Guest blog post – The importance of microchipping

Monday 11 June 2012, by
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June is National Microchipping Month, during which charities and animal welfare organisations will be promoting the benefits of microchipping across theUK.

Thousands of much-loved family pets go missing every year and sadly many of them never find their way home. If they’re lucky they’ll go to an animal charity and be adopted by a new family but many others are euthanized or killed in an accident as they roam the streets. There’s one, really simple thing owners can do to help protect their pet from this uncertain fate – microchipping.

Blue Cross has been campaigning for the introduction of compulsory microchipping for dogs for some time now along with other charities, veterinary organisations, and dog breeders. We believe that due to the huge number of dogs that stray and are abandoned every year, owners should be required by law to permanently identify their dogs. In our opinion the best way of doing this is by microchip. Over the last 12 months the Blue Cross has microchipped over 5,300 animals at our centres and hospitals. But there is still a long way to go yet!

A microchip is a tiny device, slightly bigger than a grain of rice, which is implanted under the skin on the back of a pet’s neck, just in front of the shoulder blades. Each microchip has a unique number which can be read with a scanner. This number matches a record on a database which contains the owner’s contact details so that they can be contacted straightaway and reunited with their pet. A special device will be used to inject the microchip under the skin. It’s a quick and painless procedure that shouldn’t hurt any more than a regular vaccination.

Animal charities and local authorities use scanners to check stray animals for microchips. If the animal is not chipped it’s almost impossible to reunite them with their family. By microchipping your pet, you’ve got a much higher chance of seeing them again if they go missing and it would mean fewer animals were being destroyed because no home can be found for them.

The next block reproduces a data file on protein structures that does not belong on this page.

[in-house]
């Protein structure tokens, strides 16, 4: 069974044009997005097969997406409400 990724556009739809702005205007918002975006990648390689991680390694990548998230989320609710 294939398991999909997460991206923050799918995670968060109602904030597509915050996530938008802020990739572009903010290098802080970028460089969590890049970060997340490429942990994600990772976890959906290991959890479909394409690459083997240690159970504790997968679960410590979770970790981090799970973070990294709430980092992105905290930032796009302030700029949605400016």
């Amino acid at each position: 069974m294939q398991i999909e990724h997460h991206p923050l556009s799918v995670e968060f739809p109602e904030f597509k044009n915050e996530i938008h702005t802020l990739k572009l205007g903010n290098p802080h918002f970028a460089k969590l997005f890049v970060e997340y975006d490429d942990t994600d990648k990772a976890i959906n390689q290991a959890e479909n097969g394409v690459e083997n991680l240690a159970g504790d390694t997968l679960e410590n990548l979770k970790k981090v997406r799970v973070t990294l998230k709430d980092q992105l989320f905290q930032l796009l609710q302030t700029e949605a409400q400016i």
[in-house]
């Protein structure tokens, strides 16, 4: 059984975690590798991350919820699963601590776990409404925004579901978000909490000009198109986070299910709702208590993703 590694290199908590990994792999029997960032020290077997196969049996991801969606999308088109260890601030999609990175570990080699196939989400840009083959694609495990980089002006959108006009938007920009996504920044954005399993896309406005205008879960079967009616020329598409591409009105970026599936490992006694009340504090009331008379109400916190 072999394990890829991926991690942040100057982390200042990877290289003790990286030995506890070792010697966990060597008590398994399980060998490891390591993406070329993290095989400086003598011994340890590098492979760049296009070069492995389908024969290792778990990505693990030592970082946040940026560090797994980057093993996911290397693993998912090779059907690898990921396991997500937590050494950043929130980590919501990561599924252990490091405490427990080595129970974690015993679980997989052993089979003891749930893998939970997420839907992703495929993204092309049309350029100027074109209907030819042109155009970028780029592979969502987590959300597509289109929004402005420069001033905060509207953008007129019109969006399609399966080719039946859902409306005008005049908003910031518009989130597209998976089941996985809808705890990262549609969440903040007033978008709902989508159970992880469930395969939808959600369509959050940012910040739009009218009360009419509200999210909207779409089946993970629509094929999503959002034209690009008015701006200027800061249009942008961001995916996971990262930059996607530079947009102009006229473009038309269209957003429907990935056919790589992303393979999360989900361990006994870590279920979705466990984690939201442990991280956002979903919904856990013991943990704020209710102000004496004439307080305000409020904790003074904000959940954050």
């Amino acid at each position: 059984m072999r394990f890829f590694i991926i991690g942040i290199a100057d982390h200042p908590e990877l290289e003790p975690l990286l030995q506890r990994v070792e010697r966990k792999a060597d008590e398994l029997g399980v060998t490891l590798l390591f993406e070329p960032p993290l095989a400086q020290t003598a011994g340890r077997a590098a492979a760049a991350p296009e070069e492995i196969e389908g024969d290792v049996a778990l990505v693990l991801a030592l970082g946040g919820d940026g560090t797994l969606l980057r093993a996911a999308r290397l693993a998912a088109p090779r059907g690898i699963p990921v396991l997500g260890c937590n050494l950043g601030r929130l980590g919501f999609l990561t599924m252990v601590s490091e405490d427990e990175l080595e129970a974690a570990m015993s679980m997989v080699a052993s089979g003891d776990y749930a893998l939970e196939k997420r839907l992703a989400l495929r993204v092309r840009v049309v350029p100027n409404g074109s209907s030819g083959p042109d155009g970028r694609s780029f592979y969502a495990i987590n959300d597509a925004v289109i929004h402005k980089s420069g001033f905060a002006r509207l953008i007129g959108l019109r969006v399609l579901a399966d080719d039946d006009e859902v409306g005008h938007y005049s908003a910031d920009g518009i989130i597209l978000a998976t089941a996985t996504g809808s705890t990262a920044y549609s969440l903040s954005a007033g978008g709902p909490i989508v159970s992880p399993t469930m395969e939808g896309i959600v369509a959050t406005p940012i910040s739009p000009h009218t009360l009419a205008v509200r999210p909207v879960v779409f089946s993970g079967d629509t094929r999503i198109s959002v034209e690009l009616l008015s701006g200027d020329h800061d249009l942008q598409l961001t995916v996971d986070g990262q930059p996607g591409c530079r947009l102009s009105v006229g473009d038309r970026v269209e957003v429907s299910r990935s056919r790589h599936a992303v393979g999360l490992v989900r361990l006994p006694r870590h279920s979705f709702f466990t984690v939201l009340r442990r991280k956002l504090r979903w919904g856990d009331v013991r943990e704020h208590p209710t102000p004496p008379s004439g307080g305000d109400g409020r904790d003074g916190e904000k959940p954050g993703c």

In 2011 over 127,000 stray dogs were picked up by local authorities. Many of these were able to be returned to their owners because they were chipped, but many were destroyed simply because there was no way of knowing if they had an owner that was missing them. A voluntary scheme can only go so far, and due to the huge numbers of dogs currently being bred and sold, we feel that making microchipping compulsory is the only way to ensure that we can better manage the welfare of theUKdog population in the future.

Compulsory microchipping would also reinforce the principles of responsible pet ownership. Blue Cross consider that anyone that takes on a dog should be prepared to care for, provide for, and take responsibility for that animal for the rest of its life. Sometimes that’s just not possible, and under those circumstances we advise people to contact an animal rescue organisation to seek help.

Our pets give us companionship, love and affection. The very least an owner can do is to be prepared to take responsibility for their pet during its lifetime.  Please ensure that you microchip your pet.

If you agree with the Blue Cross that microchipping should become compulsory for all dogs please do tell the government what you think by following the link below.

Tell the government what you think

Rachel Cunningham, Blue Cross


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